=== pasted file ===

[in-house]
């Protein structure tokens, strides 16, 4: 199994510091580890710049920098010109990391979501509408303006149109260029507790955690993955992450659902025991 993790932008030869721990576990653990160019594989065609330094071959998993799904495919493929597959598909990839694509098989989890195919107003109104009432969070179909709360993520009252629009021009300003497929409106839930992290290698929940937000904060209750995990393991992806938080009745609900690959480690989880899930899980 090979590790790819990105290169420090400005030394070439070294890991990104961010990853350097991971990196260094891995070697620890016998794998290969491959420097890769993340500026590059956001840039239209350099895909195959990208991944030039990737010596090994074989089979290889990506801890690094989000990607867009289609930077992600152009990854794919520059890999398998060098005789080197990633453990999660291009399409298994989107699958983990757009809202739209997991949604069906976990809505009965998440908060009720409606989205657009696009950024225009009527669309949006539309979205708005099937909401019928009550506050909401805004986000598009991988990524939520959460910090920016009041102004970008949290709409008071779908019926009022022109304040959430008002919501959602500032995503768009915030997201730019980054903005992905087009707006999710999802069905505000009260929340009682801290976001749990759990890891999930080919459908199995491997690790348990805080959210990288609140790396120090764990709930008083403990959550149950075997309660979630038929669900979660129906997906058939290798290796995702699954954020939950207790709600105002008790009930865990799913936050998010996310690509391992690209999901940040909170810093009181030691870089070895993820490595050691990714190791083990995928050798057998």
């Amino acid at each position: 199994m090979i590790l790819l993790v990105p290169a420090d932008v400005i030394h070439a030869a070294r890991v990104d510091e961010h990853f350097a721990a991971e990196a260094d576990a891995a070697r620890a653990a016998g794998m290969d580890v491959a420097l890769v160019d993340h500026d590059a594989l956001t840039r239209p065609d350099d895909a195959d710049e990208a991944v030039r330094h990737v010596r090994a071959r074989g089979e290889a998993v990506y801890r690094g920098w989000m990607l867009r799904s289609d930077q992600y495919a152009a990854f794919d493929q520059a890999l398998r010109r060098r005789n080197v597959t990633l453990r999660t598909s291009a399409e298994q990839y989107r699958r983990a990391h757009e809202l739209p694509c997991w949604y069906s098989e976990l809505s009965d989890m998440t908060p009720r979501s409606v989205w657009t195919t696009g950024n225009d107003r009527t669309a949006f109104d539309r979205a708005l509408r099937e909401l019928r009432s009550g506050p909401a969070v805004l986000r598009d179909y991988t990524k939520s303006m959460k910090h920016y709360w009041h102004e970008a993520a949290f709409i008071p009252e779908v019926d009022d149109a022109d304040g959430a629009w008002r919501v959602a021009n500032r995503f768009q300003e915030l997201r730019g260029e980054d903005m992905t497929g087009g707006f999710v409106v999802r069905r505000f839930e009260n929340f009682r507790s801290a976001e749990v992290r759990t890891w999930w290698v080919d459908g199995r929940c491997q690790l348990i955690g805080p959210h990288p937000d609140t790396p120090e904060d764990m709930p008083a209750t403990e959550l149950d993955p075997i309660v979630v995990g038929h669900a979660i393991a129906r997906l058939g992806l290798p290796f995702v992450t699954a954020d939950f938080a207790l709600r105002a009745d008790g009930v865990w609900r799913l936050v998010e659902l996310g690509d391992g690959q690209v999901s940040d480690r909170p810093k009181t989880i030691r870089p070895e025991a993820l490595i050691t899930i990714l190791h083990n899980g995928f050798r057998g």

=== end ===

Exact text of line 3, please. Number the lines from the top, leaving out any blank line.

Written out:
């Amino acid at each position: 199994m090979i590790l790819l993790v990105p290169a420090d932008v400005i030394h070439a030869a070294r890991v990104d510091e961010h990853f350097a721990a991971e990196a260094d576990a891995a070697r620890a653990a016998g794998m290969d580890v491959a420097l890769v160019d993340h500026d590059a594989l956001t840039r239209p065609d350099d895909a195959d710049e990208a991944v030039r330094h990737v010596r090994a071959r074989g089979e290889a998993v990506y801890r690094g920098w989000m990607l867009r799904s289609d930077q992600y495919a152009a990854f794919d493929q520059a890999l398998r010109r060098r005789n080197v597959t990633l453990r999660t598909s291009a399409e298994q990839y989107r699958r983990a990391h757009e809202l739209p694509c997991w949604y069906s098989e976990l809505s009965d989890m998440t908060p009720r979501s409606v989205w657009t195919t696009g950024n225009d107003r009527t669309a949006f109104d539309r979205a708005l509408r099937e909401l019928r009432s009550g506050p909401a969070v805004l986000r598009d179909y991988t990524k939520s303006m959460k910090h920016y709360w009041h102004e970008a993520a949290f709409i008071p009252e779908v019926d009022d149109a022109d304040g959430a629009w008002r919501v959602a021009n500032r995503f768009q300003e915030l997201r730019g260029e980054d903005m992905t497929g087009g707006f999710v409106v999802r069905r505000f839930e009260n929340f009682r507790s801290a976001e749990v992290r759990t890891w999930w290698v080919d459908g199995r929940c491997q690790l348990i955690g805080p959210h990288p937000d609140t790396p120090e904060d764990m709930p008083a209750t403990e959550l149950d993955p075997i309660v979630v995990g038929h669900a979660i393991a129906r997906l058939g992806l290798p290796f995702v992450t699954a954020d939950f938080a207790l709600r105002a009745d008790g009930v865990w609900r799913l936050v998010e659902l996310g690509d391992g690959q690209v999901s940040d480690r909170p810093k009181t989880i030691r870089p070895e025991a993820l490595i050691t899930i990714l190791h083990n899980g995928f050798r057998g």